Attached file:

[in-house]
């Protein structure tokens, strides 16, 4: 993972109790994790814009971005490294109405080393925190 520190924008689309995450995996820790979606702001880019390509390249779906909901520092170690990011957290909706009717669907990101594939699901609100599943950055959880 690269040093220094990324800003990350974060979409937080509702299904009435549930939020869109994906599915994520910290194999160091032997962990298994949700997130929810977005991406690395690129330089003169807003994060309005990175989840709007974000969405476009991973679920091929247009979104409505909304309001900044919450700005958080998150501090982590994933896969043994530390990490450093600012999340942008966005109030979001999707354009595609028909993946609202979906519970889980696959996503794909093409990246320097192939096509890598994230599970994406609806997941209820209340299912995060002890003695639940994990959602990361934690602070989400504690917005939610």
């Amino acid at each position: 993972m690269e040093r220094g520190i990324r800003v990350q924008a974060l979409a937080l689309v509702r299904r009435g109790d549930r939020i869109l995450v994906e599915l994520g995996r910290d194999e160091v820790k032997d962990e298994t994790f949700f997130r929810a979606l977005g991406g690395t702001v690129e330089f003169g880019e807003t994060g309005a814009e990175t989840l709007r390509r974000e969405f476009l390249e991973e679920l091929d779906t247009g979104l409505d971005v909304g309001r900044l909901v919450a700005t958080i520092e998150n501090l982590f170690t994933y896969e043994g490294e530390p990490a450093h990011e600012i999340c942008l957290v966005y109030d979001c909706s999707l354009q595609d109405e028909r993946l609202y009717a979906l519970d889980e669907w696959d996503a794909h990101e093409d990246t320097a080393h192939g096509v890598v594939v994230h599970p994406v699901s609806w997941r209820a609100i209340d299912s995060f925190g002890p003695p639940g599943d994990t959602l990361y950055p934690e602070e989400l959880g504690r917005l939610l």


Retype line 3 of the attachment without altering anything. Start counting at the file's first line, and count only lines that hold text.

């Amino acid at each position: 993972m690269e040093r220094g520190i990324r800003v990350q924008a974060l979409a937080l689309v509702r299904r009435g109790d549930r939020i869109l995450v994906e599915l994520g995996r910290d194999e160091v820790k032997d962990e298994t994790f949700f997130r929810a979606l977005g991406g690395t702001v690129e330089f003169g880019e807003t994060g309005a814009e990175t989840l709007r390509r974000e969405f476009l390249e991973e679920l091929d779906t247009g979104l409505d971005v909304g309001r900044l909901v919450a700005t958080i520092e998150n501090l982590f170690t994933y896969e043994g490294e530390p990490a450093h990011e600012i999340c942008l957290v966005y109030d979001c909706s999707l354009q595609d109405e028909r993946l609202y009717a979906l519970d889980e669907w696959d996503a794909h990101e093409d990246t320097a080393h192939g096509v890598v594939v994230h599970p994406v699901s609806w997941r209820a609100i209340d299912s995060f925190g002890p003695p639940g599943d994990t959602l990361y950055p934690e602070e989400l959880g504690r917005l939610l």